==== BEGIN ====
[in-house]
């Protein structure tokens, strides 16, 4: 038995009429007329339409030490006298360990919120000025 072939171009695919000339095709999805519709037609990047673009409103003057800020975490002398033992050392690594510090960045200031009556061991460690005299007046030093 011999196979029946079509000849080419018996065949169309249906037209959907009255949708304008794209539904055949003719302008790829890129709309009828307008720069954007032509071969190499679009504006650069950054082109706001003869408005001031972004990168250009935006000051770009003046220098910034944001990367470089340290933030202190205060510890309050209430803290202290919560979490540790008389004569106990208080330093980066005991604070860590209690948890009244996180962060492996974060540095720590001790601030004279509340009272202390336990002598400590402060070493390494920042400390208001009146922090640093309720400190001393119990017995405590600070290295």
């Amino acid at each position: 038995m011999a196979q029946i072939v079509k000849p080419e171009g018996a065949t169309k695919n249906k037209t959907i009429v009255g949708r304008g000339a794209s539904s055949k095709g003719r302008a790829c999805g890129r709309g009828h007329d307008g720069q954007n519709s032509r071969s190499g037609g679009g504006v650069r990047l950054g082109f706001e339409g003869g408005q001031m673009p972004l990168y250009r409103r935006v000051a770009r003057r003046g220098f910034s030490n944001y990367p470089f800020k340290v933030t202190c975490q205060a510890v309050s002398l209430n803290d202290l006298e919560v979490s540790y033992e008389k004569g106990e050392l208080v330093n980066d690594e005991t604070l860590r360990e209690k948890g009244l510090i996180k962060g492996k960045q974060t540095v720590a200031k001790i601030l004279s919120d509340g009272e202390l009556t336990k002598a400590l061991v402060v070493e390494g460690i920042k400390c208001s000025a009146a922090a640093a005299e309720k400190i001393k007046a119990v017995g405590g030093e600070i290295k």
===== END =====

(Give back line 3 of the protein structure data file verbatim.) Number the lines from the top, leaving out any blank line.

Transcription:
């Amino acid at each position: 038995m011999a196979q029946i072939v079509k000849p080419e171009g018996a065949t169309k695919n249906k037209t959907i009429v009255g949708r304008g000339a794209s539904s055949k095709g003719r302008a790829c999805g890129r709309g009828h007329d307008g720069q954007n519709s032509r071969s190499g037609g679009g504006v650069r990047l950054g082109f706001e339409g003869g408005q001031m673009p972004l990168y250009r409103r935006v000051a770009r003057r003046g220098f910034s030490n944001y990367p470089f800020k340290v933030t202190c975490q205060a510890v309050s002398l209430n803290d202290l006298e919560v979490s540790y033992e008389k004569g106990e050392l208080v330093n980066d690594e005991t604070l860590r360990e209690k948890g009244l510090i996180k962060g492996k960045q974060t540095v720590a200031k001790i601030l004279s919120d509340g009272e202390l009556t336990k002598a400590l061991v402060v070493e390494g460690i920042k400390c208001s000025a009146a922090a640093a005299e309720k400190i001393k007046a119990v017995g405590g030093e600070i290295k």